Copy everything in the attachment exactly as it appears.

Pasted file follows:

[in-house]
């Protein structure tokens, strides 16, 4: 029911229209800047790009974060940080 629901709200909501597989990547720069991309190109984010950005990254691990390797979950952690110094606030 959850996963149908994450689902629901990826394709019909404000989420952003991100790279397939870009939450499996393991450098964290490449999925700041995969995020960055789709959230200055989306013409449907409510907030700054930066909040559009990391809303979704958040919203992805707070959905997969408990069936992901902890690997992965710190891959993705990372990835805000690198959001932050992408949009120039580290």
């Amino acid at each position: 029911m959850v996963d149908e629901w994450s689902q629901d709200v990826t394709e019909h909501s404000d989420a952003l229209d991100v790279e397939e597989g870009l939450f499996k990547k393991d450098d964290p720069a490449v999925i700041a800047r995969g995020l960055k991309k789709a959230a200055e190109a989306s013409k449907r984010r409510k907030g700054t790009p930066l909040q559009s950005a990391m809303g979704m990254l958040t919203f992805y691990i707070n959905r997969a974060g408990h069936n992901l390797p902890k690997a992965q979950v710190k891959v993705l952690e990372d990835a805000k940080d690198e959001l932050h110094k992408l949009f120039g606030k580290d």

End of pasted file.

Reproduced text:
[in-house]
């Protein structure tokens, strides 16, 4: 029911229209800047790009974060940080 629901709200909501597989990547720069991309190109984010950005990254691990390797979950952690110094606030 959850996963149908994450689902629901990826394709019909404000989420952003991100790279397939870009939450499996393991450098964290490449999925700041995969995020960055789709959230200055989306013409449907409510907030700054930066909040559009990391809303979704958040919203992805707070959905997969408990069936992901902890690997992965710190891959993705990372990835805000690198959001932050992408949009120039580290």
């Amino acid at each position: 029911m959850v996963d149908e629901w994450s689902q629901d709200v990826t394709e019909h909501s404000d989420a952003l229209d991100v790279e397939e597989g870009l939450f499996k990547k393991d450098d964290p720069a490449v999925i700041a800047r995969g995020l960055k991309k789709a959230a200055e190109a989306s013409k449907r984010r409510k907030g700054t790009p930066l909040q559009s950005a990391m809303g979704m990254l958040t919203f992805y691990i707070n959905r997969a974060g408990h069936n992901l390797p902890k690997a992965q979950v710190k891959v993705l952690e990372d990835a805000k940080d690198e959001l932050h110094k992408l949009f120039g606030k580290d």